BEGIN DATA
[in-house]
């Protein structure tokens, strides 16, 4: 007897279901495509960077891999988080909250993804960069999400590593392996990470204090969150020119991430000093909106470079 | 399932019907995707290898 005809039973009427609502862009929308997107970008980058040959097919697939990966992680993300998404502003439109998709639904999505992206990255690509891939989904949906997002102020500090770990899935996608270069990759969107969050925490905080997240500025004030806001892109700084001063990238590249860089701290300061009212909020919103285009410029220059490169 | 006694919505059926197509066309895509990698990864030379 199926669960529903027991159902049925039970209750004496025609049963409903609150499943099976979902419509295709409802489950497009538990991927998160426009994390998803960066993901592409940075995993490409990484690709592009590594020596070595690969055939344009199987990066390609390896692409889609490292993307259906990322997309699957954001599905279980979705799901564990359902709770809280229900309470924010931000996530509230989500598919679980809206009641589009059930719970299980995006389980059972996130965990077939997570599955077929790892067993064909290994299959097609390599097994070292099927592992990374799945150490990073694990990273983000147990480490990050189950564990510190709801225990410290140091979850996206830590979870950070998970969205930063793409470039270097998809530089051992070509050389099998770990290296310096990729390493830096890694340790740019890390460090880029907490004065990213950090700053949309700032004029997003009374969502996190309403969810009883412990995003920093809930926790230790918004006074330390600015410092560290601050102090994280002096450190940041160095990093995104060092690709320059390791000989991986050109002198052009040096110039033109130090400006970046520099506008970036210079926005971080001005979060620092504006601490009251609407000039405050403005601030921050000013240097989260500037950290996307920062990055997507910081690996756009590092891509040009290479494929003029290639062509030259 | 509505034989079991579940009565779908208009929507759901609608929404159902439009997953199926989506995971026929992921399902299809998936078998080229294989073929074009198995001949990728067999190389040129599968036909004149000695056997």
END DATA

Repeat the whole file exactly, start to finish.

[in-house]
């Protein structure tokens, strides 16, 4: 007897279901495509960077891999988080909250993804960069999400590593392996990470204090969150020119991430000093909106470079 | 399932019907995707290898 005809039973009427609502862009929308997107970008980058040959097919697939990966992680993300998404502003439109998709639904999505992206990255690509891939989904949906997002102020500090770990899935996608270069990759969107969050925490905080997240500025004030806001892109700084001063990238590249860089701290300061009212909020919103285009410029220059490169 | 006694919505059926197509066309895509990698990864030379 199926669960529903027991159902049925039970209750004496025609049963409903609150499943099976979902419509295709409802489950497009538990991927998160426009994390998803960066993901592409940075995993490409990484690709592009590594020596070595690969055939344009199987990066390609390896692409889609490292993307259906990322997309699957954001599905279980979705799901564990359902709770809280229900309470924010931000996530509230989500598919679980809206009641589009059930719970299980995006389980059972996130965990077939997570599955077929790892067993064909290994299959097609390599097994070292099927592992990374799945150490990073694990990273983000147990480490990050189950564990510190709801225990410290140091979850996206830590979870950070998970969205930063793409470039270097998809530089051992070509050389099998770990290296310096990729390493830096890694340790740019890390460090880029907490004065990213950090700053949309700032004029997003009374969502996190309403969810009883412990995003920093809930926790230790918004006074330390600015410092560290601050102090994280002096450190940041160095990093995104060092690709320059390791000989991986050109002198052009040096110039033109130090400006970046520099506008970036210079926005971080001005979060620092504006601490009251609407000039405050403005601030921050000013240097989260500037950290996307920062990055997507910081690996756009590092891509040009290479494929003029290639062509030259 | 509505034989079991579940009565779908208009929507759901609608929404159902439009997953199926989506995971026929992921399902299809998936078998080229294989073929074009198995001949990728067999190389040129599968036909004149000695056997």